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"The Chateau de Gourdon" Lori Pambak rug Kazak rug - inspired by this famous 19th century Lori Pambak rug (click here to view the antique Chateau de Gourdon Lori Pambak rug Kazak rug)

Code: BRLP0607

Size: 143x177cm (184cm including fringes)

Size (ft): 4'8"x5'9" (6' including fringes)

Area: 2.63 m2

Density: 110 000 knots per square meter, totally ~280 000 knots

Colors: red, navy blue, midnight blue, medium blue (selvedge), yellow, green, purple, aubergine, dark brown, ivory.

Dyes: madder, weld (Reseda Luteola), onion skins, indigo, pomegranate skins, walnut husks, natural dark brown sheep wool, natural ivory sheep wool.

Materials: Handcarded and handspun wool for pile, ivory wool warps and light red wool wefts (dyed with onion skins and madder, two shots). 1cm of flatwoven kilim ends at both sides. - wool on wool

Knots: Gördes (Turkish, symmetrical)

Pile height: 0.6cm

Ends: Horizontal band of oblique interlacing warps. Braided fringes, tied with colorful threads


 "Umay" - a female spirit that that protects babies in Turkic mythology. Umay is also a bringer of luck, abundance, and fertility. The inscription is located in the right top side of the main border.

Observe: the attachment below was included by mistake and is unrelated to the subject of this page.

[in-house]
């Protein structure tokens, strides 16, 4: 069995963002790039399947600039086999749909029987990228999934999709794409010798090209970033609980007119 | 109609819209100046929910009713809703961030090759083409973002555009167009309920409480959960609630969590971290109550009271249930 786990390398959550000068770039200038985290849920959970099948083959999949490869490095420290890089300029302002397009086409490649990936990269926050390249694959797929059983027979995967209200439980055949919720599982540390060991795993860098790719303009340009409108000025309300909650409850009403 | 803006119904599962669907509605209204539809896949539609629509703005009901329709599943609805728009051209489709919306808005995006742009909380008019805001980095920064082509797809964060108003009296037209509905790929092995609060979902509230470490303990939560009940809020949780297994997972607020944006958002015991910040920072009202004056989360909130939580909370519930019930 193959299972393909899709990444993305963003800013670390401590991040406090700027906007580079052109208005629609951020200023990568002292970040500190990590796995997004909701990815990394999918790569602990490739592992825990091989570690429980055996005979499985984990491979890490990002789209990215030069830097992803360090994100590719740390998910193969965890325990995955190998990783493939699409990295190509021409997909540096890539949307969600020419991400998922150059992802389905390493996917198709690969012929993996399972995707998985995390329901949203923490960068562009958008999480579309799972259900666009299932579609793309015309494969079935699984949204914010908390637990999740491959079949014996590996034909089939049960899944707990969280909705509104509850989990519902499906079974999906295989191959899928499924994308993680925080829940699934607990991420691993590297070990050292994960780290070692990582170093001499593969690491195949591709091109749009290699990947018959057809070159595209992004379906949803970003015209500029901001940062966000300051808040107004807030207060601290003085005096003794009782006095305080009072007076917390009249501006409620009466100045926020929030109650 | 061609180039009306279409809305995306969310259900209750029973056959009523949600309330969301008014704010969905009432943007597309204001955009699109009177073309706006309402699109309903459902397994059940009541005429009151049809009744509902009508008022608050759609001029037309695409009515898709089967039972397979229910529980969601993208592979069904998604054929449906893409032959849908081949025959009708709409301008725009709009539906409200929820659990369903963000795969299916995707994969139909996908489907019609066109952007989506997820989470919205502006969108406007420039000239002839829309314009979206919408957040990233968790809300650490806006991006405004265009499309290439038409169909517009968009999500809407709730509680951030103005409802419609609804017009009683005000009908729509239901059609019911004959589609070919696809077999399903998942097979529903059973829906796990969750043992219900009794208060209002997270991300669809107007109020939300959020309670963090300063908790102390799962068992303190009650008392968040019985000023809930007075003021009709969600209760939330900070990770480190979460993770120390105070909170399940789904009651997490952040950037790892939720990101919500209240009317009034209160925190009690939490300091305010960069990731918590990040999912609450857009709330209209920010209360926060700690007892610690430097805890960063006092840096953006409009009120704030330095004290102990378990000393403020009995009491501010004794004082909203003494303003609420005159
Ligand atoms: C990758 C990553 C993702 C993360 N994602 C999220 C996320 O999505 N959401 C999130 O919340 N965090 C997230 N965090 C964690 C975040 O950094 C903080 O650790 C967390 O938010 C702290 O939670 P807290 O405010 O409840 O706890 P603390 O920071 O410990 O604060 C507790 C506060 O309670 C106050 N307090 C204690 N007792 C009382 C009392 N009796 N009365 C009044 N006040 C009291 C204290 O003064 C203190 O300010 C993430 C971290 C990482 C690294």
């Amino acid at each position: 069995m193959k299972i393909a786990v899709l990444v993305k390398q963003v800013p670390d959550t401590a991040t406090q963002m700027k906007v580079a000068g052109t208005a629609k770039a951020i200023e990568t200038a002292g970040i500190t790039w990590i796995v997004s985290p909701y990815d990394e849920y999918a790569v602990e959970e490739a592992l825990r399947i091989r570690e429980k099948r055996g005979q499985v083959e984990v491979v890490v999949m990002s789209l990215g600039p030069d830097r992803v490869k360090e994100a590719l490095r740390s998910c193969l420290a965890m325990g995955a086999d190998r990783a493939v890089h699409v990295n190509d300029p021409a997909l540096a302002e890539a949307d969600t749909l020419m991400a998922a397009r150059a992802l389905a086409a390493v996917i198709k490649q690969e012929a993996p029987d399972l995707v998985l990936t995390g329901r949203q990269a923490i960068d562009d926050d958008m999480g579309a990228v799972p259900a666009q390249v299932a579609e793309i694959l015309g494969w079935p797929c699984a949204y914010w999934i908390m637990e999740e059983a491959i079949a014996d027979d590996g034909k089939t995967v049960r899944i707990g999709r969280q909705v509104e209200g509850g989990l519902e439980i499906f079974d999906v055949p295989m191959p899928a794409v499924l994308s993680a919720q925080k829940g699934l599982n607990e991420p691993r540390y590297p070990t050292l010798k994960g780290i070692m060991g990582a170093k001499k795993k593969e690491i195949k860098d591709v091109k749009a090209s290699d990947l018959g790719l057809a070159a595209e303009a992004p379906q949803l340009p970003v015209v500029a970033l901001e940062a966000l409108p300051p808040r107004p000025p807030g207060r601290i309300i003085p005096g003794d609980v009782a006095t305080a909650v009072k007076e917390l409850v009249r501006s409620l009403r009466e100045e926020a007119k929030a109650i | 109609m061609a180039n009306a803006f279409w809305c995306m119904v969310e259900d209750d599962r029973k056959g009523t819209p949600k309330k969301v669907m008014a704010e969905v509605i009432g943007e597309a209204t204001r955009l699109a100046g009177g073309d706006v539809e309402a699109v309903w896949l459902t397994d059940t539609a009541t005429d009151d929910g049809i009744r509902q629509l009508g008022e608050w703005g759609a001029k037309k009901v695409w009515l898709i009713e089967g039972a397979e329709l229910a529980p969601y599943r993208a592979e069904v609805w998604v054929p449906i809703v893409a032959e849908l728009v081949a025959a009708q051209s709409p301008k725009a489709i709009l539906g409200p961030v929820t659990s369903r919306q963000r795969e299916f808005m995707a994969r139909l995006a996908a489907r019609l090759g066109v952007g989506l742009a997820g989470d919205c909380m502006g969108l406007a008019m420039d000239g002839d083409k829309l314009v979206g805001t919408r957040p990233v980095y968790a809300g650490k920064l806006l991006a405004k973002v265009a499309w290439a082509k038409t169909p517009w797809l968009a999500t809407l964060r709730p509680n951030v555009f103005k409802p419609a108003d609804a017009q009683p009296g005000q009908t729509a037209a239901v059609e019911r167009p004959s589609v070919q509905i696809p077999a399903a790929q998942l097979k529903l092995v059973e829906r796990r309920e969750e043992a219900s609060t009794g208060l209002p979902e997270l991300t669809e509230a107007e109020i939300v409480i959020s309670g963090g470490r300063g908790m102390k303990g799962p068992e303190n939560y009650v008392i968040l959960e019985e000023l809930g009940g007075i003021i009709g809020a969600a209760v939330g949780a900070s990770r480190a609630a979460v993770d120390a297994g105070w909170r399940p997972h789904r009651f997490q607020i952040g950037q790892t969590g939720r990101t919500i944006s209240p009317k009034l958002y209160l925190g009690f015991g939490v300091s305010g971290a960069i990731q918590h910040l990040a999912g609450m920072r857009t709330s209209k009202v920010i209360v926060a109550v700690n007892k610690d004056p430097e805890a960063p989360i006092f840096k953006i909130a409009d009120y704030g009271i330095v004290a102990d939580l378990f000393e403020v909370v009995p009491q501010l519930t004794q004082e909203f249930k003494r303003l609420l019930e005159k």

tamga (tribal seal) of Afshar tribe (left top corner)

Weaver: Könül

Weaving Period: Three months

Handwoven in Azerbaijan

Design: The shaded madder red field with this large central medallion flanked by various polychrome tribal ornaments on each side, in an ivory main border of stylized motif between indigo blue polychrome dragon "S" and flower-head motifs minor borders and outer barber pole stripes.

The distinctive quatrefoil medallion is believed by some authors to be derived from an early Central Asian totemic symbol representing pairs of animals / birds, which can also be found in early Turkish rugs. The below picture shows a comparison of a part of the Lori Pambak medallion containing (4) opposed pairs of animals/birds and reciptocal bird motif used in the early Turkish rugs.


The early fifteenth century Turkish rug with conventionalised animal-forms, National Historical Museum, Stockholm. For a full sized image of this rug, see here

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